Monday, 13 April 2015
GHG cuts will save 40,000 deaths - EPA
Margo T Oge is proud of her term as former director of the Office of Transportation and Air Quality at the US’s EPA, citing two ‘landmark achievements": reducing emissions from diesel engines, and cutting greenhouse gas (GHG) emissions and improving fuel efficiency for cars running from 2012 to 2025.
The US White House announced at the end of last month (31 March) that the US had submitted its target to the United Nations to reduce its emissions by 26-28 per cent below 2005 levels by 2025 and to make best efforts to reduce them by 28 per cent.
Interviewed by the Ricardo Quarterly Oge said achieving reductions in emission from diesel engines was “a big effort”.
“It was not supported by the truck engine companies or the oil companies,” she said. “Yet it became one of our most successful programmes and collectively, all the diesel reductions will save 40,000 premature deaths a year.”
She claimed that the US’s mission to reduce GHGs would not have come about without pressure from regulations.
“The momentum we now see to improve economy and reduce GHG emissions – lightweight materials, aluminium, graphite, stop-start, hybrids, improved internal combustion engines, electric vehicles – we would not have seen this progress without regulations.”
Oge added that when she interviewed Cummins’ chief executive officer, Tom, Linebarger, he told her: “In his industry investment for cleaner engines would not have happened without regulations.”
As to saving lives, Ope pointed to a colleague from Corning who had estimated that 1.5 million lives are saved annually as a result of having catalytic converters in cars.
She noted too that thanks to regulation, cars are more durable.
“The regulations require manufacturers to warranty a number of systems on the cars for eight years,” she said.
But progress had not been achieved without a struggle.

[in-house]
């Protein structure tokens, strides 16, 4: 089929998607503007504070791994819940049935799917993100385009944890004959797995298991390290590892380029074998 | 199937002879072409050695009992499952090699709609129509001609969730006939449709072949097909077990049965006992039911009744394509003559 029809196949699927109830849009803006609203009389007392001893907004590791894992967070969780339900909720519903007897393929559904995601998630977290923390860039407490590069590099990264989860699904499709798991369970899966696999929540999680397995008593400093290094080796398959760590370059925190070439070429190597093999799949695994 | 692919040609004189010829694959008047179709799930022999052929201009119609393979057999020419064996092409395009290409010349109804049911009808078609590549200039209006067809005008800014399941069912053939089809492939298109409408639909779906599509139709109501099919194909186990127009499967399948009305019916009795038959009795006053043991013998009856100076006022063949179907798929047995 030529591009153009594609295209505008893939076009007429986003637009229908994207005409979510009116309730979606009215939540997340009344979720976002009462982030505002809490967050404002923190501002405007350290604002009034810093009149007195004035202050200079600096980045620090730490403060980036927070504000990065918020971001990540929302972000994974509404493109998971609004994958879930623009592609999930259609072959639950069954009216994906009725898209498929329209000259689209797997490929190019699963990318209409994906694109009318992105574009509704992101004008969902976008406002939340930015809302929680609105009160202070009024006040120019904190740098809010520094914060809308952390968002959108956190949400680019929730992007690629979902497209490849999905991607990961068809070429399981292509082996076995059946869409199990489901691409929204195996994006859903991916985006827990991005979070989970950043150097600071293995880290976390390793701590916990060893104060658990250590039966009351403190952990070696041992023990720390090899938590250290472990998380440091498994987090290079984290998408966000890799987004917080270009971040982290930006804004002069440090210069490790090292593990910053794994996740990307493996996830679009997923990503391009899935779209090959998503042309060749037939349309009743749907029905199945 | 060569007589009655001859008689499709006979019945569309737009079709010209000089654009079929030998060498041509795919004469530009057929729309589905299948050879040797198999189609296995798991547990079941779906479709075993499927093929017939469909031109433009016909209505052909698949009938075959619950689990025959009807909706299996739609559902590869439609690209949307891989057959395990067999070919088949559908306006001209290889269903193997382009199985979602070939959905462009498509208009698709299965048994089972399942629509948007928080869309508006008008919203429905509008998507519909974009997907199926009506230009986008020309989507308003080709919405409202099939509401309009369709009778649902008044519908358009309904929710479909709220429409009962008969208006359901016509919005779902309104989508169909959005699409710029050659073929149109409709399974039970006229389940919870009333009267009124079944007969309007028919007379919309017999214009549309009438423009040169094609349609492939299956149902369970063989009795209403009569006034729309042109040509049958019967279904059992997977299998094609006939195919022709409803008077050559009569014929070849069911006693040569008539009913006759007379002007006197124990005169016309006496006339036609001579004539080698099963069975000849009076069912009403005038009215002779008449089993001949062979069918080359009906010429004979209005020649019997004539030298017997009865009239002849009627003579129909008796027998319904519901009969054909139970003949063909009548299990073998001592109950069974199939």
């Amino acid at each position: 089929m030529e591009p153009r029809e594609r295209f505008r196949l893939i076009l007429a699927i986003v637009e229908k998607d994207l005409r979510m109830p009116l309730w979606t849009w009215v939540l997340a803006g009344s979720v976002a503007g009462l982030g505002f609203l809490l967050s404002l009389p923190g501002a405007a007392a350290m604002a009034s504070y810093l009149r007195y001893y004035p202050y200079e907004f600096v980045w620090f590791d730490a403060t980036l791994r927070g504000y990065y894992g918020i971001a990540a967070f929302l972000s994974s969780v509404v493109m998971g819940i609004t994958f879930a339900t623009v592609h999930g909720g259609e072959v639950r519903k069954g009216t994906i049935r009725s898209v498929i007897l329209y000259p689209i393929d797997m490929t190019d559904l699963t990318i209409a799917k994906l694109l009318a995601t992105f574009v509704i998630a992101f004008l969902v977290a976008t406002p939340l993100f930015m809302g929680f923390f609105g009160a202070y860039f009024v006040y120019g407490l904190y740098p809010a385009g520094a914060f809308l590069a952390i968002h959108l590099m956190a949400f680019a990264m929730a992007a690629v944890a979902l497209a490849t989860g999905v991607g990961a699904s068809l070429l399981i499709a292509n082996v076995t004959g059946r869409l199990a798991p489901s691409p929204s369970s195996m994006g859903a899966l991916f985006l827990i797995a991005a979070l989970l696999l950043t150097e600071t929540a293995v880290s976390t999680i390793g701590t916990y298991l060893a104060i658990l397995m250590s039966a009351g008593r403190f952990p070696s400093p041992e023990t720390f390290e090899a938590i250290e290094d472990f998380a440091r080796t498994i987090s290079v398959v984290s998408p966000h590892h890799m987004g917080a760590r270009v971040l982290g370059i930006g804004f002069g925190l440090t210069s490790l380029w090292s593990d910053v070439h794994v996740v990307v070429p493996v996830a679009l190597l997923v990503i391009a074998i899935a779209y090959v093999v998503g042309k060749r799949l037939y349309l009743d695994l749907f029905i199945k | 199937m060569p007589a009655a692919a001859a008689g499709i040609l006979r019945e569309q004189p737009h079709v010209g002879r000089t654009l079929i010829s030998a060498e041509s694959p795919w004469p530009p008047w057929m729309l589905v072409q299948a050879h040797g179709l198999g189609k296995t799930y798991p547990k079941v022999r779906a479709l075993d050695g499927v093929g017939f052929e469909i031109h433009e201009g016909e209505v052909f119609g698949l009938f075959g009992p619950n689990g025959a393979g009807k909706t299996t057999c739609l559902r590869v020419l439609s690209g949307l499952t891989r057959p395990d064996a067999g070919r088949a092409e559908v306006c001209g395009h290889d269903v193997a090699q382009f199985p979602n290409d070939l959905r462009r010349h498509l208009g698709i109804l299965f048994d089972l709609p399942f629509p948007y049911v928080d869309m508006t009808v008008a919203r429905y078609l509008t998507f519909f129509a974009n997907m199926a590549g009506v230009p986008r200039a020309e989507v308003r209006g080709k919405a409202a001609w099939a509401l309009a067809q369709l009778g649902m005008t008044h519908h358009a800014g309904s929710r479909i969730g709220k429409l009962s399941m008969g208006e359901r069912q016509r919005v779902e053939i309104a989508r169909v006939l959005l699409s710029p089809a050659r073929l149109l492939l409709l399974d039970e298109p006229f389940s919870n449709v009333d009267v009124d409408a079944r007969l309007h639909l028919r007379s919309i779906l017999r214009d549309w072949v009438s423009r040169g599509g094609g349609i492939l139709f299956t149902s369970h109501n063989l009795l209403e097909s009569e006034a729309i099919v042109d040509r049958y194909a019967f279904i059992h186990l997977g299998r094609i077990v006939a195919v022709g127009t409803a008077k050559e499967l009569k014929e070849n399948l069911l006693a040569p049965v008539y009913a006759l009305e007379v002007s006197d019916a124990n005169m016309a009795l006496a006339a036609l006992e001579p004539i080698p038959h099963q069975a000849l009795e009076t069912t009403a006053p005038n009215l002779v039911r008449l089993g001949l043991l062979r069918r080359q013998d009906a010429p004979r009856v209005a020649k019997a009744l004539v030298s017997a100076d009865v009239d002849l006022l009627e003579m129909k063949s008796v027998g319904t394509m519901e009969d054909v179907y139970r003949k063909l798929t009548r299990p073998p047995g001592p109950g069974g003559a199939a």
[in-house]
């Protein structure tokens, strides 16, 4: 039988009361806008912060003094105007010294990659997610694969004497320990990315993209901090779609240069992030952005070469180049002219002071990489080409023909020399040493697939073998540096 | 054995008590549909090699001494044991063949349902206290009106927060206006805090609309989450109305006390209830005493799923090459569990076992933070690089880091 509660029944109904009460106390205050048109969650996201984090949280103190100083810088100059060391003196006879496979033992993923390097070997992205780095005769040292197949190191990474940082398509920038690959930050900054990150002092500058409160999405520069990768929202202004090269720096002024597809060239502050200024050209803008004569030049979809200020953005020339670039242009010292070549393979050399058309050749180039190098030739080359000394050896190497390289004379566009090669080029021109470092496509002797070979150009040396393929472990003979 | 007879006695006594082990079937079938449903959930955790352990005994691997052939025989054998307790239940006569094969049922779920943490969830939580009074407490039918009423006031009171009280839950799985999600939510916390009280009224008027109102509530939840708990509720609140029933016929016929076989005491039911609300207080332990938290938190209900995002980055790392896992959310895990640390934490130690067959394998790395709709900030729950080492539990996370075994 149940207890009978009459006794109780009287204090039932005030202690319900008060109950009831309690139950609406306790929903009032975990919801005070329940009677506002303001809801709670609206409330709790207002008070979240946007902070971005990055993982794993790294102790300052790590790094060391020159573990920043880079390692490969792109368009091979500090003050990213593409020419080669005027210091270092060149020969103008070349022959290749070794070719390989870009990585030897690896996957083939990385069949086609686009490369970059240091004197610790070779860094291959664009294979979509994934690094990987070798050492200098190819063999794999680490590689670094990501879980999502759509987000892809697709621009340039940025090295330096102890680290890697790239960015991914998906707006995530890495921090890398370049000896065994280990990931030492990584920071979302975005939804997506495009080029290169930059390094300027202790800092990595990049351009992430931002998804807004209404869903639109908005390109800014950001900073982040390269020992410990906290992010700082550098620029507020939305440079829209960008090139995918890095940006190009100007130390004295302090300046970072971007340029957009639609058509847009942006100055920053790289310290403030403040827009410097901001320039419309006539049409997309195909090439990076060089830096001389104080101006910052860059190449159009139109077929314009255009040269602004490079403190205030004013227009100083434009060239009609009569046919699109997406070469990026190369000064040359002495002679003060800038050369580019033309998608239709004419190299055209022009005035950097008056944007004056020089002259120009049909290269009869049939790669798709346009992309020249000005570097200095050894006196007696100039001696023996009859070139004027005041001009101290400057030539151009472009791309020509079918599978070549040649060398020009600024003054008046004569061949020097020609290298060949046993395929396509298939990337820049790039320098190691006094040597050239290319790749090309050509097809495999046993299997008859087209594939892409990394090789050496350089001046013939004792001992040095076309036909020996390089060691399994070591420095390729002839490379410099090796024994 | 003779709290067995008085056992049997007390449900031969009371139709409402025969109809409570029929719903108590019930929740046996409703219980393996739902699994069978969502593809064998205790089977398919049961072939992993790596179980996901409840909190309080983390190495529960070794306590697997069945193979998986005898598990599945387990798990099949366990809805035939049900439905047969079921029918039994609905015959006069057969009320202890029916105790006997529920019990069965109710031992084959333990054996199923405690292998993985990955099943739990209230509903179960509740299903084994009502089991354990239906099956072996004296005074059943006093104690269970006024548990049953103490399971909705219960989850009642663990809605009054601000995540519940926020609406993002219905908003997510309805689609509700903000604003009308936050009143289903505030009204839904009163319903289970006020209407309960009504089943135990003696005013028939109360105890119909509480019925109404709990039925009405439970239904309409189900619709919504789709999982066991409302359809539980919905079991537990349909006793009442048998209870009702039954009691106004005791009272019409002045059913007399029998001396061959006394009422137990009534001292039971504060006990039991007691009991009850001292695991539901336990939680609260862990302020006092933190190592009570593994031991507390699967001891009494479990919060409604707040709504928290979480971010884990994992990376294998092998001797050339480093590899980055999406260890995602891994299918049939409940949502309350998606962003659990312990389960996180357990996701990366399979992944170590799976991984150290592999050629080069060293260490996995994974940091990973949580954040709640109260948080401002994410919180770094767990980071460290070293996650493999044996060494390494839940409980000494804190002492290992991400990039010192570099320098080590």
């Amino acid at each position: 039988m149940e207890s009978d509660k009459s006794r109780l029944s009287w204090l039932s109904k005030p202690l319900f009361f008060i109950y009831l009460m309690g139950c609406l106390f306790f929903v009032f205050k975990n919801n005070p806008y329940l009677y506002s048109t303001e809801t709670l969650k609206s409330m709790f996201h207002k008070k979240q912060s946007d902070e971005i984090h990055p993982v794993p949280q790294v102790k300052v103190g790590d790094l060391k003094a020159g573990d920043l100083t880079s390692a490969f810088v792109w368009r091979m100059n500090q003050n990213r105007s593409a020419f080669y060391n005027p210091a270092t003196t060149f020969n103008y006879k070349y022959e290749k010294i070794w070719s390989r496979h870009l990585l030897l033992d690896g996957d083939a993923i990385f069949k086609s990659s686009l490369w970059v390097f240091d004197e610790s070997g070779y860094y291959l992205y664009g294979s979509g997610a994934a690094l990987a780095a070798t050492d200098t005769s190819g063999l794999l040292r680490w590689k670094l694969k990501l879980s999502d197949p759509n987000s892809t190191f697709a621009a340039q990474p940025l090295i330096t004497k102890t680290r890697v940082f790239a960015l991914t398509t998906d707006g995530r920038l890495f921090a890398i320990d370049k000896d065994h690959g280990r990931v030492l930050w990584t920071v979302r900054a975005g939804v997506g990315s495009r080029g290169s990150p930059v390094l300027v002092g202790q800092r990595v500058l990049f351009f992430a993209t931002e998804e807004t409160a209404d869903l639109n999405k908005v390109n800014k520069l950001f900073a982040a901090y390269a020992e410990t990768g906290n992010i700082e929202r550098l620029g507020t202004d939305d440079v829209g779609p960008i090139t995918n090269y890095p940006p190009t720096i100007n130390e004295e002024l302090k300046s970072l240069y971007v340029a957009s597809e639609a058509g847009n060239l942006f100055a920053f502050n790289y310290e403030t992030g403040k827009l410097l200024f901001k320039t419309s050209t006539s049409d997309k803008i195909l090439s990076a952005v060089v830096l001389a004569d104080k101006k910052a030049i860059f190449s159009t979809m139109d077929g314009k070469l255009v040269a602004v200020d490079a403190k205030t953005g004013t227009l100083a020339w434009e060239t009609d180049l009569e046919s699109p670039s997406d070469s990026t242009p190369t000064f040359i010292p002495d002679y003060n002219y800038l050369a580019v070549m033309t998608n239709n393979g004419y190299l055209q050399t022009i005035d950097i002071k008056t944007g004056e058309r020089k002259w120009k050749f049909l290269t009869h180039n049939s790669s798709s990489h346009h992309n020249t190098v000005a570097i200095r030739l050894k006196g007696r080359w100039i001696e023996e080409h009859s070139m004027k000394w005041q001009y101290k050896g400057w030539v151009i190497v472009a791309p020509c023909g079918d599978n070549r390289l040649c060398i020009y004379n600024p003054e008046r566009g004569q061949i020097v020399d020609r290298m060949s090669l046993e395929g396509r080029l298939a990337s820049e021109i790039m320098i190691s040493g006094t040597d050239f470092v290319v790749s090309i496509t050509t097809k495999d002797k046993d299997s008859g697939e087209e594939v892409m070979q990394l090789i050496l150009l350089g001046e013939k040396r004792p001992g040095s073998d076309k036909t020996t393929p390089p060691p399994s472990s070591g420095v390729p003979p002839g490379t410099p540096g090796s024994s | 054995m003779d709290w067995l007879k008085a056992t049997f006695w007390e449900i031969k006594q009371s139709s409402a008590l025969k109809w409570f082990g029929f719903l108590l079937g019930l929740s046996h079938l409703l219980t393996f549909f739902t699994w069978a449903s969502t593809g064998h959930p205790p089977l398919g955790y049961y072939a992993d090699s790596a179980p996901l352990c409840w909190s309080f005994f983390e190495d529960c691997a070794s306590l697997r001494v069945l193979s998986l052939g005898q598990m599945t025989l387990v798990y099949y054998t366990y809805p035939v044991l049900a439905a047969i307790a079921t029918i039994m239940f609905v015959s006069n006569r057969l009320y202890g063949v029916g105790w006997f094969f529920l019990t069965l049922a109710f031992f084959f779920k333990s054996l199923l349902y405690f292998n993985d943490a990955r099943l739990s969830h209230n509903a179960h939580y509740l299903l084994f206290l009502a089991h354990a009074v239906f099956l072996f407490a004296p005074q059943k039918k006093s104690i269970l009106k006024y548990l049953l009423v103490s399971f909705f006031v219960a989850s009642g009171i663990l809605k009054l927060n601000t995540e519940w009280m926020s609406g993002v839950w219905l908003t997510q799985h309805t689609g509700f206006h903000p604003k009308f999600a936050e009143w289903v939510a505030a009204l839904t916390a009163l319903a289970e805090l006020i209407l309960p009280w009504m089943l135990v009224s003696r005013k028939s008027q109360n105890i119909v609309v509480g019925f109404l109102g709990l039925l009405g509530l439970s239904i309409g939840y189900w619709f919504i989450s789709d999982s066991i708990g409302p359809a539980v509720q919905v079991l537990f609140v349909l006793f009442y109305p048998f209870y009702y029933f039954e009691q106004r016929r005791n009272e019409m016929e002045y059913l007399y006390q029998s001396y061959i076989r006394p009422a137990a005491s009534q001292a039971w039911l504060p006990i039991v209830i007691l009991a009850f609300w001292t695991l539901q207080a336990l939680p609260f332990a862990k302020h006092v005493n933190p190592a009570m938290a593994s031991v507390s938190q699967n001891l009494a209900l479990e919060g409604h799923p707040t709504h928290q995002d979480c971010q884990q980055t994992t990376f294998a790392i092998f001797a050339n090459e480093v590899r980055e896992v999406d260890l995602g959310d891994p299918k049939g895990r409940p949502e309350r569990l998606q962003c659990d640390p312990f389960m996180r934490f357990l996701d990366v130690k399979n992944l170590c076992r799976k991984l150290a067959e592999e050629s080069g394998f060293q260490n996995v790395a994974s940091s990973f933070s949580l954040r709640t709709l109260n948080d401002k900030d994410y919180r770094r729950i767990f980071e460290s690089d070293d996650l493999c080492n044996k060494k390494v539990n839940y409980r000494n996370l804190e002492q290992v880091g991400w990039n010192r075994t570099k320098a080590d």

“The oil industry has been the more challenging to work with to develop environmental regulation,” Oge confessed. “In all my 18-year tenure at the office, of all the actions we took to reduce emissions from fuel, they supported only one.”
Another lesson learned, in the US, “is to work with pro-active states like California where the State government often wants to more than the Federal government.”
So is the battle for reduced GHGs now over?
Yes, partly, according to Oge. She notes the current US programme will double fuel economy by 2026 and reduce GHGs emissions from new cars by 50 per cent. But Oge sees trouble ahead.
“The reason I’m saying that is that the 2025 standards require the Federal regulators to conduct a mid-term review in 2018 of all the factors affecting the 2025 standards,” she said. “The understanding is that if all the factors do not play out, there may be some changes to the 2025 standards. With gasoline prices falling, we have seen some suggestions from certain OEMs that the 2025 standards may not be appropriate.”
Oge hinted however that the moves will not be successful as gasoline prices are not going to stay low.
In choosing its CO2-focised strategy, Oge maintained the EPA had evaluated very carefully what the Europeans were doing with their weight-based system.
“We decided that the most effective strategy to reduce GHGs was to encourage weight reduction across the board,” she said. “We chose to regulate cars and light trucks based on their footprint rather than their weight. You don’t want people to build heavier cars.”
Would every automaker have to include EVs just to meet the 2025 standards?
“No,” declared Oge. “We have made certain assumptions for each OEM based on their confidential business plans. The 2025 standards will be met through the use of improved internal combustion engines (ICEs).”
She added that the standards for strong hybrids and EVs are estimated at between one and three per cent.
“What is amazing is that more can be done to improve the ICE beyond what we need for 2025.”
• Meanwhile, in Europe, the latest issue of Ricardo Quarterly also notes that new European regulations will allow “longer and more rounded cab designs” for commercial vehicles allowing drivers a better all-round view so as to improve safety to pedestrians and cyclists.
The European legislators had hoped originally to have the new designs on the roads by 2017 but the Ricardo Quarterly notes “the proposals have been strongly resisted by truck makers who wanted implementation postponed until 2025 at the earliest.”
Under the compromise agreement, the changes will take effect in 2022 though the exact sequence will depend on the Commission’s vehicle safety update scheduled for 2016.
Trucks make up three per cent of vehicles on EU roads but account for 25 per cent of Europe’s transport-related emissions. The OECD (Organisation for Economic Co-operation and Development) International Transport Forum has forecast that freight emissions will rise by 286 oer cent by the middle of the century and overtake passenger cars as the biggest source of CO2 in the transport sector.